- Cunningham ML, Johnson JS, Giovanazzi SM, Peak MJ: Photosenzitized production of superoxide anion by monochromatic (290-405 nm) ultraviolet irradiation of NADH and NADPH coenzyms. Photochem.Photobiol. 1985, 42: 125-128. 10.1111/j.1751-1097.1985.tb01549.x.View ArticleGoogle Scholar
- Peak MJ, Peak JG, Carnes BA: Induction of direct and indirect single-strand breaks in human cell DNA by far-and near-ultraviolet radiations: Action spectrum and mechanisms. Photochem.Photobiol. 1987, 45: 381-387. 10.1111/j.1751-1097.1987.tb05390.x.View ArticleGoogle Scholar
- Stoker R: Induction of heme oxygenase as a defence against oxidative stress. Free Rad.Res.Comms. 1990, 9: 101-112. 10.3109/10715769009148577.View ArticleGoogle Scholar
- Wang SQ, Setlow R, Berwick M, Polsky D, Marghoob AA, Kopf AW, Bart RS: Ultraviolet A and melanoma: a review. J.Am.Acad.Dermatol. 2001, 44: 837-846. 10.1067/mjd.2001.114594.View ArticleGoogle Scholar
- Dudek EJ, Peak JG, Roth RM, Peak MJ: Isolation of V79 fibroblast cell lines containing elevated metallothionein levels that have increased resistance to the cytotoxic effects of ultraviolet-A radiation. Photochem.Photobiol. 1993, 58: 836-840. 10.1111/j.1751-1097.1993.tb04980.x.View ArticleGoogle Scholar
- Zigman S, McDaniel T, Schultz JB, Reddan J, Meydani M: Damage to cultured lens epithelial cells of squirrels and rabbit by UV-A (99.9%) plus UV-B (0.1%) radiation and alpha tocopherol protection. Mol.Cell Biochem. 1995, 143: 35-46. 10.1007/BF00925924.View ArticleGoogle Scholar
- European Directorate for the Quality of Medicines (EDQM), Council of Europe. Strasbourg, Cedex 1, France, 5 2005.Google Scholar
- Goel RK, Singh A, Mahajan MP, Kulkarni SK: Evaluation of anti inflammatory and anti hyperalgesic activity of some novel monocyclic β-lactam compounds in rats. Indian J. Pharm. Sci. 2004, 66: 87-91.Google Scholar
- Loftsson T, Masson M: Cyclodextrin in topical drug formulations: theory and practice. Int. J. Pharm. 2001, 225: 15-30. 10.1016/S0378-5173(01)00761-X.View ArticleGoogle Scholar
- Roco Mihail C: Nanotechnology: convergence with modern biology and medicine. CurrentOpinioninBiotechnology. 2003, 14: 337-346.Google Scholar
- Blonska M, Bronikowska J, Pretsz G, Czuba ZP, Scheller S, Krol W: Effects of ethanol extract of propolis (EEP) and flavones on inducible gene expression in J774a, 1 makrophages. J. Ethnopharmacol. 2004, 91: 25-30. 10.1016/j.jep.2003.11.011.View ArticleGoogle Scholar
- Borrelli F, Maffia P, Pinto L, Ianaro A, Russo A, Capasso F, Lalenti A: Phytochemical compounds involved in the antiinflammatory effectof propolis extract. Fitoterapia. 2002, 73: 353-363. 10.1016/S0367-326X(02)00088-6.View ArticleGoogle Scholar
- Denli M, Cankaya S, Silici S, Okan F, Uluocak AN: Effect-of dietary addition of Turkish propolis on the growth performance, carcass characteristics and serum variables of quail (Coturnix Coturnix Japanica). J. Anim. Sci. 2005, 18: 5.Google Scholar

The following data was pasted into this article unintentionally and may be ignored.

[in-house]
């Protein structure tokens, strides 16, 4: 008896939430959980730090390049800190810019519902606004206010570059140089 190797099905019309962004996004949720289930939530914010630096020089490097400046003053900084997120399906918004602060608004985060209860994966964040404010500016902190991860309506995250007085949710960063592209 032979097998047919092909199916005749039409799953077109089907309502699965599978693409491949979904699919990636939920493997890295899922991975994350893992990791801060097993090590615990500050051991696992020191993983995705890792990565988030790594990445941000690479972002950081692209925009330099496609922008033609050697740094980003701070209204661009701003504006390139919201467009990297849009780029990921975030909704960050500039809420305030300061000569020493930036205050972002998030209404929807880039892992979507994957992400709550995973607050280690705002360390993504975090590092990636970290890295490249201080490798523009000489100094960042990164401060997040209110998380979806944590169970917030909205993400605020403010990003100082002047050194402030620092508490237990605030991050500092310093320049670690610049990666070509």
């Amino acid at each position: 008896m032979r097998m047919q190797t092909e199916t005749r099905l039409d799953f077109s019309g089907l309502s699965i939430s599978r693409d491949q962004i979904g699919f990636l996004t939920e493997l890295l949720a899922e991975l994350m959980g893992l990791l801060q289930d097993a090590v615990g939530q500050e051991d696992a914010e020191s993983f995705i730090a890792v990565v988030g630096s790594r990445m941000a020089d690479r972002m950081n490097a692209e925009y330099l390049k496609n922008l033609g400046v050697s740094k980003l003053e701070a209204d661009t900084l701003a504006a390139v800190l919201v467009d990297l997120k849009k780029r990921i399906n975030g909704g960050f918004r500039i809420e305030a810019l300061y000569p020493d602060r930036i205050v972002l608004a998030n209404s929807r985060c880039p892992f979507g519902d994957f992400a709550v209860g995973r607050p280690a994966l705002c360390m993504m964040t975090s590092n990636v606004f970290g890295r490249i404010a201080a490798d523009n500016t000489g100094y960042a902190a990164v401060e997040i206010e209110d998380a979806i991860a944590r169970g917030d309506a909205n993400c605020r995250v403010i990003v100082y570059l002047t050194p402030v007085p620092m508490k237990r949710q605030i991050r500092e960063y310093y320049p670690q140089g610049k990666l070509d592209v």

- Basuny MA, Mostafa MD, Azouz A: Supplementation of polyunsaturated oils with lycopene as natural antioxidant and antipolymerization during heating process. Minia J. Agric. Res. Develop. 2006, 26 (3): 449-469.Google Scholar
- Chasse GA, Mak ML, Deretey E: An ab initio computational study on selected lycopene isomers. J. Mol. Struc. (Theochem). 2001, 571: 27-37. 10.1016/S0166-1280(01)00424-9.View ArticleGoogle Scholar
- Riso P, Visioli F, Grande S, Guarnieri S, Gardana C, Simonetti P: Effect of a tomato-based drink on markers of inflammation, immunomodulation and oxidative stress. J. Agric. Food Chem. 2006, 54: 2563-2566. 10.1021/jf053033c.View ArticleGoogle Scholar
- Omoni AO, Aluko RE: The anticarcinogenic and anti-atherogenic effects of lycopene: a review. Food Sci. Technol. 2005, 16: 344-350. 10.1016/j.tifs.2005.02.002.View ArticleGoogle Scholar
- Kaur D, Ali Abas Wani Oberoi DPS, Sogi DS: Effect of extraction conditions on lycopene extractions from tomato processing waste skin using response surface methodology. Food Chem. 2008, 108: 711-718. 10.1016/j.foodchem.2007.11.002.View ArticleGoogle Scholar
- Kaur D, Wani AA, Sogi DS, Shivhare US: Sorption isotherms and drying characteristics of tomato skin isolated from tomato pomace. Drying Technol. 2006, 24: 1-6. 10.1080/07373930600961371.View ArticleGoogle Scholar
- Loftsson T, Masson M: The effects of water-soluble polymers on cyclodextrins and cyclodextrins solubilisation of the drugs. J. Drug Del. Sci. Tech. 2004, 14: 3-20.View ArticleGoogle Scholar
- WHO, Regional Office for Europe, Largely preventable chronic diseases cause 86% of deaths in Europe: 53 WHO European Member States map a strategy to curb the epidemic. Press Release EURO/05/06, Copenhagen; 2006.Google Scholar
- European Technology Platform on NanoMedicine. Nanotechnology for Health-Vision Paper and Basis for a Strategic Research Agenda for NanoMedicine 2005.Google Scholar
- European Medical Research Councils (EMRC): Nanomedicine, an ESF-European Medical Research Councils (EMRC). Forward Lookreport; 2005.Google Scholar
- Singh Mritunjai , Singh Shinjini , Prasada S, Gambhir IS: Nanotechnology in medicine and antibacterial effect of silver nanoparticles. DigestJournal of Nanomaterials and Biostructures. 2008, 3: 115-122.Google Scholar
This article is published under license to BioMed Central Ltd. This is an Open Access article distributed under the terms of the Creative Commons Attribution License (http://creativecommons.org/licenses/by/2.0), which permits unrestricted use, distribution, and reproduction in any medium, provided the original work is properly cited.